"She wanted to see everything done to the best level: whether it's how a building is built or how an opera company is run," Campbell said. "It's extraordinary that we once had someone like that in our community."
At the same time, Kroc knew how to use the influence of her money. In the mid-1980s, the Roman Catholic Diocese of San Diego and Msgr. Joseph Carroll, an independent-minded priest, were engaged in a power struggle over control of a downtown center for the homeless that Carroll directed. Kroc wrote a check for $3 million, but stipulated that only Carroll could make decisions on how it could be spent.
"Joan knew how to get things done," Carroll said.
Last spring the Salvation Army wouldn't let the San Diego Gay Men's Chorus use its 600-seat theater for a concert. Salvation Army officials objected to the chorus' plans to have several performers in drag.
Hearing of the rebuff, Kroc quietly donated a Bosendorfer grand piano worth $105,000 to the chorus, one of several contributions to gay organizations and causes. She also called Maj. Foley about the issue, and friends say Kroc told her that the Salvation Army needed to be more accepting of homosexuals.
Foley said that she explained to Kroc that the organization did not feel drag was appropriate for a family-oriented facility and that Kroc made no complaint. A few months later, however, the Salvation Army signed a contract to let a lesbian singing group perform in the theater.
Kroc's philanthropic interests were apparent at her last birthday party, Aug. 27, at her home in Rancho Santa Fe. She had been diagnosed in late June with inoperable brain cancer, but most of her guests did not know of her condition.
"She never wanted a fuss made over her," said Dick Starmann, a close friend and former McDonald's publicist. Nonetheless, there were gifts -- and toasts lavishing her with praise.
Joyce Neu, director of the Joan B. Kroc Institute for Peace and Justice at the University of San Diego, gave Kroc a coffee table book about Africa. Kroc had given to famine relief in Africa and was concerned about the cycle of strife and starvation that seems to bedevil the continent. She had donated money to establish the peace center at the university and a similar program at Notre Dame to allow them to reach abroad for scholars and students. After her death, each of the institutes received $50 million.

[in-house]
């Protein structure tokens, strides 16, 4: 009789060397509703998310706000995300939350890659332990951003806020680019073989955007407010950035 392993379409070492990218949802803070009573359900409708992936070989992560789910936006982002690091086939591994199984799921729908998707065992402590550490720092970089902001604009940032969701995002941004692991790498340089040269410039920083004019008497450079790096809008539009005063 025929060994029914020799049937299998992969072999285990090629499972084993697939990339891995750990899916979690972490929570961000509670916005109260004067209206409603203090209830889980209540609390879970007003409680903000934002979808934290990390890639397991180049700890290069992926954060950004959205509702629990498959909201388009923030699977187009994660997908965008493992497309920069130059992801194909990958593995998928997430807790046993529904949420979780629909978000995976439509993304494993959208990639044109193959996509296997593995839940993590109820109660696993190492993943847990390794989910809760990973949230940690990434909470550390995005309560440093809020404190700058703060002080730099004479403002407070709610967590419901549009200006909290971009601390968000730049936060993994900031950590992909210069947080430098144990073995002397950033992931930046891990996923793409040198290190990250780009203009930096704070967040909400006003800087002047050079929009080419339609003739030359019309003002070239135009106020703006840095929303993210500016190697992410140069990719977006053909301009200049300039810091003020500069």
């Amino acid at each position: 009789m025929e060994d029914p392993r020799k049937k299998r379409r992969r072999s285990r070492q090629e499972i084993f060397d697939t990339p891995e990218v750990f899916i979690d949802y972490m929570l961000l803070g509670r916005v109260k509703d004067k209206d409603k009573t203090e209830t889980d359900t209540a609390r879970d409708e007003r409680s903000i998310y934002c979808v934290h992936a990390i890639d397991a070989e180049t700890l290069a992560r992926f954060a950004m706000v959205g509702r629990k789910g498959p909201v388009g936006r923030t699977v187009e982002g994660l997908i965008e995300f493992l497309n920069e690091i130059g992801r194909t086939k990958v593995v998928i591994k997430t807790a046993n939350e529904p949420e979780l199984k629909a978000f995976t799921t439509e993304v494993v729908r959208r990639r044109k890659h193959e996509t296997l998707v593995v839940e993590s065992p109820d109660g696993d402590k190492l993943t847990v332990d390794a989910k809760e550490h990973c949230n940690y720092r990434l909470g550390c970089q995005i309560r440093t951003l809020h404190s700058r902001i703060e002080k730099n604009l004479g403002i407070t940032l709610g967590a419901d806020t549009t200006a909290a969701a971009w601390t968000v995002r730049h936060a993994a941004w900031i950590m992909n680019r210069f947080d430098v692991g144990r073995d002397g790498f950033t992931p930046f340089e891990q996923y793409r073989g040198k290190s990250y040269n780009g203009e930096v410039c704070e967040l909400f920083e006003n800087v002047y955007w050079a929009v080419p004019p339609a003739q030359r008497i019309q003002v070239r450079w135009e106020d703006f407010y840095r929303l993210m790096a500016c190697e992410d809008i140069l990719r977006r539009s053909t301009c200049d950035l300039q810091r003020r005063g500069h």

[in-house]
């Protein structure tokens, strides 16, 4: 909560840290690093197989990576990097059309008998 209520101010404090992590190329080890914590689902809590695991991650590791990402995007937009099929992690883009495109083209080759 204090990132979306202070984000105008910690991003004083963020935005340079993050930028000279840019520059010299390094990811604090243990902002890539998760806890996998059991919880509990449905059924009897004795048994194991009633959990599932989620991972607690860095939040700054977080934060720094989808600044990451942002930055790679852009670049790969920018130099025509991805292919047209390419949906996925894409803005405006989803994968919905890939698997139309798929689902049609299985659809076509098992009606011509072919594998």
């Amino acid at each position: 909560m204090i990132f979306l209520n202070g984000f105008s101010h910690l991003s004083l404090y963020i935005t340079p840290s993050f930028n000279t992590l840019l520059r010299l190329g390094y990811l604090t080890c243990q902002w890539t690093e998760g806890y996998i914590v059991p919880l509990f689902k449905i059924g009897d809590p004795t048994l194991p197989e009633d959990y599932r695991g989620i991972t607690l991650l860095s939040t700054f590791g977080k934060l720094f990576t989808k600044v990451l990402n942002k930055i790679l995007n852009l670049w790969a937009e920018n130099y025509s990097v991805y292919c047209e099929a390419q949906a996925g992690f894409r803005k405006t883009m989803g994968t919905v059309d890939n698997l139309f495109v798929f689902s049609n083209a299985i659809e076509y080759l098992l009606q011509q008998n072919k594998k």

Kevin Klose, president of National Public Radio, had come from Washington for the gathering. He brought a small, lacquered box from his days as a foreign correspondent in Moscow for the Washington Post.
The two had met a year earlier, when Kroc invited Klose to her home to discuss the need for greater reporting from abroad.
"We're going to do really great things together," she told him at the end of the party.
It was not until after Kroc's death that Klose discovered, to his surprise, that her will would provide more than $200 million to NPR -- the largest donation in the organization's history. The birthday party, he realized, had been a gathering for people to whom Kroc was preparing to entrust her money.
"It was all very poignant," said Stephanie Bergsma, associate general manager for development at the San Diego-based Public Broadcasting System station KPBS. "She looked so beautiful but so fragile. She wasn't interested in talking about herself. She'd say, 'How are you, honey? What's new?' I knew I was going to miss her a lot."
If, in her final weeks, Kroc talked at all about dying, friends said, her only regret was that she would not get to watch her great-grandchildren grow up. She was confident that one was destined to be president and another would be U.S. attorney general.
Friends who spent time with her near the end say she was satisfied that she had found the right way to dispense her immense estate.
In the last weeks of her life, Kroc would occasionally be driven to the Rolando center. Sometimes she would just sit unannounced in her car and watch children enjoying the playing fields, swimming pools and outdoor art classes.
The budget for Kroc's first community center had started at a modest $2 million. But at her urging, the size and cost of the project had grown.
There was one feature on which she had insisted -- an ice skating rink. Given the neighborhood's demographics, that might seem an unlikely addition, particularly one built to the exacting standards of the National Hockey League to prevent frost and puddles.
But Kroc talked of the joy she had felt as a girl in Minneapolis when, after years of lessons, she had won a skating contest and qualified for the city finals.
"She said that contest was one of those moments when she realized there was a value to hard work," Major Foley recalled. "She wanted kids to get that feeling."